Halloween is right around the corner and we thought we’d get in the mood with some spooky tales from around the county.
Rich in legend, myth and mystery, Cornwall certainly isn’t short of a strange tale or two, so we couldn’t help but together some of our favourites. Settle down in your luxury cottage near Padstow, listen to the wind whipping at the window, grab some treats and read on…
A magistrate from the 17th century, the wicked Jan Tregeagle has played a central role in Cornish folklore for centuries. A cold-hearted man who made a Faustian pact with the devil, he swapped his soul for wealth and power. Living a life of his sin, the ghost of Tregeagle realised too late what he had done and came back as a ghost to seek redemption after his death. Set a series of impossible challenges to claim back his soul, Tregeagle was first tasked with emptying the bottomless Dozmary Pool with a holed limpet shell. Understanding the futility of his task, he tried to escape and sheltered in the atmospheric Roche Rock Chapel (which still stands proud today). Alas, it wasn’t long before Tregeagle was recaptured by the devil and set his second task: weaving ropes from the sands of Gwenor Cove.
Once upon a time in Cornwall, the lovely St Agnes unwittingly caught the attention of a giant named Bolster. A dastardly fellow, Bolster wouldn’t leave St Agnes alone, even though she openly refused his advances (and he was already married!). Tiring of his constant attention, St Agnes came up with a plan to get rid of the giant. She told him that if he wanted to prove his devotion to her, he must go to Chapel Porth beach and fill a hole in the ground there with his blood. Accepting the challenge, Bolster took a spot on the beach over the hole, cut into a vein and let his blood pour into the hole. Little did he know, however, that the hole ran straight to the sea, and that no matter how much he tried, the hole would never fill. Waiting in vain for the hole to fill, Bolster collapsed and died, leaving a red stain on the rocks that can still be seen to this day.
If you happen to be in Padstow on a stormy night, you could easily mistake the loud wails that roll in from the sea for the howling of the wind. But if you listen more carefully, you’ll realise it’s actually the cries of a mermaid. With two versions of the unhappy tale of the Mermaid of Padstow, the most popular recounts how Tristram Bird, a local man, went to the beach one day to shoot seals, and instead was distracted by the bewitching voice of a mermaid. As Tristram came closer, the mermaid’s singing stopped and as she caught sight of him, she tried to drag him into the sea. Fighting to escape her grasp, Tristram fired his gun at her, where upon she howled with pain and disappeared into the water. On blustery nights, you can still the mermaids’ song.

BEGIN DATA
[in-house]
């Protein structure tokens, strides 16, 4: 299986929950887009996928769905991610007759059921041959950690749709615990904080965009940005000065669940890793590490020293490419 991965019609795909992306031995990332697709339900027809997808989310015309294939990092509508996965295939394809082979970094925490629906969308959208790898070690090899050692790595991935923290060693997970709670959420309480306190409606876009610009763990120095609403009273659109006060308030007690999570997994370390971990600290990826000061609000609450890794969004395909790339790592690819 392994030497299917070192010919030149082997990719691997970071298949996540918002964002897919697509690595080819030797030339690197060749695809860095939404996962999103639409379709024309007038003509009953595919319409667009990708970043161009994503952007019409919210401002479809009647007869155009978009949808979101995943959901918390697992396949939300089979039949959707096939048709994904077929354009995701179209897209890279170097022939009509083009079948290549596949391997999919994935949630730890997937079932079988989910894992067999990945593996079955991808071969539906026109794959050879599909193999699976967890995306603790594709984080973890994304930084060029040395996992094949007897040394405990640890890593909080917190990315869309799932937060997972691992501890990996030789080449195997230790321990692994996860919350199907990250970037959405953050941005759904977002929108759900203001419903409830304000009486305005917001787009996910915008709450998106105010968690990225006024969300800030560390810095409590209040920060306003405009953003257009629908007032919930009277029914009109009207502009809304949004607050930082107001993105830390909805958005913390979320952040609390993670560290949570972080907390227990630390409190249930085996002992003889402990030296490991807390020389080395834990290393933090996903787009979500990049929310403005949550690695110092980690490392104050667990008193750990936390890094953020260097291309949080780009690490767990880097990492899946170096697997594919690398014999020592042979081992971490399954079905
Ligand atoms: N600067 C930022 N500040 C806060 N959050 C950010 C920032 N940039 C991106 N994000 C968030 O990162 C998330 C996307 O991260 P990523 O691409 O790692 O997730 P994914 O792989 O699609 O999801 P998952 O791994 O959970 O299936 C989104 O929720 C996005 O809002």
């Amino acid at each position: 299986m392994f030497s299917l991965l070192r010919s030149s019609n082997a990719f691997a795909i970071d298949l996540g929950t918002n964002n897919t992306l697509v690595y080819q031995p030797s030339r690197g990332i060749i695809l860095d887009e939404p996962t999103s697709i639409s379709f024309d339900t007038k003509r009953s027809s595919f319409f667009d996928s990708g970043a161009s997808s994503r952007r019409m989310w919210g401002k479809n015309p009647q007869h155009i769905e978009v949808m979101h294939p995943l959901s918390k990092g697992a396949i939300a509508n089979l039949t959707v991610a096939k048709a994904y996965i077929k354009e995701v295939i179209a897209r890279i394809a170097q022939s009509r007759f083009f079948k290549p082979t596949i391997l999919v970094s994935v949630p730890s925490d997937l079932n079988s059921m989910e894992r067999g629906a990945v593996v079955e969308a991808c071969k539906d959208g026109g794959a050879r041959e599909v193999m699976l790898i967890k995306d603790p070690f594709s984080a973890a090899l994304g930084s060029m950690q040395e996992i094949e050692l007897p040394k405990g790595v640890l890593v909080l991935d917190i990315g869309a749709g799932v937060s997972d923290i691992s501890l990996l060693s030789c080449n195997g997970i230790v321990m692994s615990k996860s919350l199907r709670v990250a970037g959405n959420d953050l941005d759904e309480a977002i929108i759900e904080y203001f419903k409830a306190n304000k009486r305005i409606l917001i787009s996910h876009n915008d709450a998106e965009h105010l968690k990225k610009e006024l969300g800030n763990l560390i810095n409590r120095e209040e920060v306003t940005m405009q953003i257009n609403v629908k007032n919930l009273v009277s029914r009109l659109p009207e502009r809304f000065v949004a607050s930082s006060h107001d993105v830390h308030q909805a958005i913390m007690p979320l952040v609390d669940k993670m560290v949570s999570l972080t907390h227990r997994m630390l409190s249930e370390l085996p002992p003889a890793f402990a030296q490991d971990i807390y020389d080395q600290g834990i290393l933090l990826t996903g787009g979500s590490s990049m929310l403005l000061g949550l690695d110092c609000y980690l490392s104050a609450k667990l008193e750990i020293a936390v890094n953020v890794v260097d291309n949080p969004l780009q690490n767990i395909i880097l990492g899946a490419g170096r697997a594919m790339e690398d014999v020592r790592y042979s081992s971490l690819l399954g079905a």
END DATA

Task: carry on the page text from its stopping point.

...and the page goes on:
Between 1785 and 1909, 55 people were executed for their crimes at Bodmin Jail, and who knows how many more died during their incarceration there. The kind of place that makes the hair on the back of your neck stand up, it unsurprisingly abounds with ghost stories and is purportedly one of the most haunted places in Cornwall. One of the most eerie reports of ghosts in Bodmin Jail relates to Selina Wadge, one of the handful of women executed in the jail. Arrested in 1878, Selina was found guilty of murdering her own son, Henry. After her death, when she uttered her last words “Lord deliver me from this miserable world,” it is said that Selina never really left the prison and that her ghost still wanders its hallways. Stranger still, sightings of Selina are most often reported by children.
Hitting the headlines in the 1970s, reports of a large black animal prowling Bodmin Moor stirred up a media frenzy. Said to have a been ginormous cat unlike anything ever seen before in the UK, these strange sightings coincided with the gruesome discoveries of mutilated livestock on nearby farms. Even though authorities tried to dispel rumours, many folk were quick to make the link between the sightings and new restrictions introduced by the Government in a bid to crack down on the illegal ownership of wild animals. Could it be then, that a giant wildcat once stalked the wilds of Bodmin?
Years ago, an otherwise ordinary November afternoon turned into an unforgettable encounter for a Mr. Cliff Hockin of Mevagissey. Driving from his home to Truro to visit his wife in hospital, he rounded a corner to suddenly come face-to-face with an old-fashioned stagecoach led by four horses. Steering the coach as it thundered along the lane, a coachman in a striking coat with wide, blue lapels gripped the reigns while a guard in a scarlet coat and black hat sat beside him blowing a posthorn. Slamming on the brakes, Mr Hocking braced himself for the impact of the inevitable collision, but as the deafening orchestra of wheels, horn and hooves reached its crescendo, the noise simply stopped. Peeping through his raised arms, all Mr Hocking saw was an empty road.